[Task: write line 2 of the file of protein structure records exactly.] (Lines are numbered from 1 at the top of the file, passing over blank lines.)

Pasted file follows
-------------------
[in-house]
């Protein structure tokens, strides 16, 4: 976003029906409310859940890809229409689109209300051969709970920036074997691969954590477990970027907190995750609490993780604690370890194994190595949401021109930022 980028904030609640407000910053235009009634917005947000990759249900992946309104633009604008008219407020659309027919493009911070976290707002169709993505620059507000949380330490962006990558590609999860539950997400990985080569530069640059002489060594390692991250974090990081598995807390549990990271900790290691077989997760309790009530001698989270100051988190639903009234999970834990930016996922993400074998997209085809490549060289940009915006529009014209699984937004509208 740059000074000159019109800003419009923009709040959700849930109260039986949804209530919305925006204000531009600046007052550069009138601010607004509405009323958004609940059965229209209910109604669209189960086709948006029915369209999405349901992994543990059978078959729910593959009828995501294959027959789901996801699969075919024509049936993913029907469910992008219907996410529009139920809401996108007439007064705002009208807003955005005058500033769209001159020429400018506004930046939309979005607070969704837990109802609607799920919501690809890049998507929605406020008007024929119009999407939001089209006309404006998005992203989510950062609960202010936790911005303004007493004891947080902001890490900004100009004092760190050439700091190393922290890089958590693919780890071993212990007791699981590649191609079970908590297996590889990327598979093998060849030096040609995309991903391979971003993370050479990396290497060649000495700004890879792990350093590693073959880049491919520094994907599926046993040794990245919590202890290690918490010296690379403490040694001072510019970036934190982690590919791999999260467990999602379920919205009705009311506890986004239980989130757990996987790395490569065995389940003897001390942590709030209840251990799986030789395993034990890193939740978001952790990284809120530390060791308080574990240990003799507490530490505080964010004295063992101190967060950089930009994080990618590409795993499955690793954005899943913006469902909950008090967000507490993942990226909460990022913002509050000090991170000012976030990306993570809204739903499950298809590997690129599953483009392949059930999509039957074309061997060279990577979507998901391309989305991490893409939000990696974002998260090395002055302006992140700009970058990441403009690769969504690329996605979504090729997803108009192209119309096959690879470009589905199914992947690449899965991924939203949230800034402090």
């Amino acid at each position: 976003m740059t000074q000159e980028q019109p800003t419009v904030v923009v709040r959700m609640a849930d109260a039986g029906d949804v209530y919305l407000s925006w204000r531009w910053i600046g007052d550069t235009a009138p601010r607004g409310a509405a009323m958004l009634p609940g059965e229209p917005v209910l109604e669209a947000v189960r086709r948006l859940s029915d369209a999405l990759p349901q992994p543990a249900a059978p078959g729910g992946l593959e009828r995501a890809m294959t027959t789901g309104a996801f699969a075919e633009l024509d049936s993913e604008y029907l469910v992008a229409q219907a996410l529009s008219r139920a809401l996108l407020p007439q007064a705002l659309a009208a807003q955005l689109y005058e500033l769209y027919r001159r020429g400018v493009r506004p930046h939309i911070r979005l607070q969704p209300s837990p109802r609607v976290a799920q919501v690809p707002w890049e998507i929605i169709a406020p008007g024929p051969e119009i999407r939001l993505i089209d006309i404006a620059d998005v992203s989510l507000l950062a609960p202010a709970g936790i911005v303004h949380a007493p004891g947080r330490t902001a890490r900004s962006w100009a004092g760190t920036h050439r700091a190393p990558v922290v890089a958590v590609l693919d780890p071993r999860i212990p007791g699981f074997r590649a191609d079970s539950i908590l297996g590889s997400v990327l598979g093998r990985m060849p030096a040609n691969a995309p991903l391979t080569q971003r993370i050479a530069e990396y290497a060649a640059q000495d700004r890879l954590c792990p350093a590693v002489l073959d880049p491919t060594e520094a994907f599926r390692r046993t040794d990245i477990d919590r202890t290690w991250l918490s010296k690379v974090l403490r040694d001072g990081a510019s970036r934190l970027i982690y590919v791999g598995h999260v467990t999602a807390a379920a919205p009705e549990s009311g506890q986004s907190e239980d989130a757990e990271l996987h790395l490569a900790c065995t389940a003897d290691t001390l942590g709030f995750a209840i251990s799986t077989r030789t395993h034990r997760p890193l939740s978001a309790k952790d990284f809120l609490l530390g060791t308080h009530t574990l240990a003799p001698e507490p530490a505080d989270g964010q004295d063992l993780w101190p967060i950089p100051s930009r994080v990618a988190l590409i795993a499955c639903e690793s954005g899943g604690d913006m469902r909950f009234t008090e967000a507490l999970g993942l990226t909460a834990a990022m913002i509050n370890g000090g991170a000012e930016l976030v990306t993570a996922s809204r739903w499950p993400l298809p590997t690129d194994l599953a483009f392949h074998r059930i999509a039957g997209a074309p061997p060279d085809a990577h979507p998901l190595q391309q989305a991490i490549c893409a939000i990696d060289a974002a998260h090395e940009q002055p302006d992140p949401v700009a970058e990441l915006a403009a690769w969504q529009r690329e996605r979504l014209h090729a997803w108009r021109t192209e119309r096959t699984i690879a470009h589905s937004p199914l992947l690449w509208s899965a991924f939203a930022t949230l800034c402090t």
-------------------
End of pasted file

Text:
């Protein structure tokens, strides 16, 4: 976003029906409310859940890809229409689109209300051969709970920036074997691969954590477990970027907190995750609490993780604690370890194994190595949401021109930022 980028904030609640407000910053235009009634917005947000990759249900992946309104633009604008008219407020659309027919493009911070976290707002169709993505620059507000949380330490962006990558590609999860539950997400990985080569530069640059002489060594390692991250974090990081598995807390549990990271900790290691077989997760309790009530001698989270100051988190639903009234999970834990930016996922993400074998997209085809490549060289940009915006529009014209699984937004509208 740059000074000159019109800003419009923009709040959700849930109260039986949804209530919305925006204000531009600046007052550069009138601010607004509405009323958004609940059965229209209910109604669209189960086709948006029915369209999405349901992994543990059978078959729910593959009828995501294959027959789901996801699969075919024509049936993913029907469910992008219907996410529009139920809401996108007439007064705002009208807003955005005058500033769209001159020429400018506004930046939309979005607070969704837990109802609607799920919501690809890049998507929605406020008007024929119009999407939001089209006309404006998005992203989510950062609960202010936790911005303004007493004891947080902001890490900004100009004092760190050439700091190393922290890089958590693919780890071993212990007791699981590649191609079970908590297996590889990327598979093998060849030096040609995309991903391979971003993370050479990396290497060649000495700004890879792990350093590693073959880049491919520094994907599926046993040794990245919590202890290690918490010296690379403490040694001072510019970036934190982690590919791999999260467990999602379920919205009705009311506890986004239980989130757990996987790395490569065995389940003897001390942590709030209840251990799986030789395993034990890193939740978001952790990284809120530390060791308080574990240990003799507490530490505080964010004295063992101190967060950089930009994080990618590409795993499955690793954005899943913006469902909950008090967000507490993942990226909460990022913002509050000090991170000012976030990306993570809204739903499950298809590997690129599953483009392949059930999509039957074309061997060279990577979507998901391309989305991490893409939000990696974002998260090395002055302006992140700009970058990441403009690769969504690329996605979504090729997803108009192209119309096959690879470009589905199914992947690449899965991924939203949230800034402090």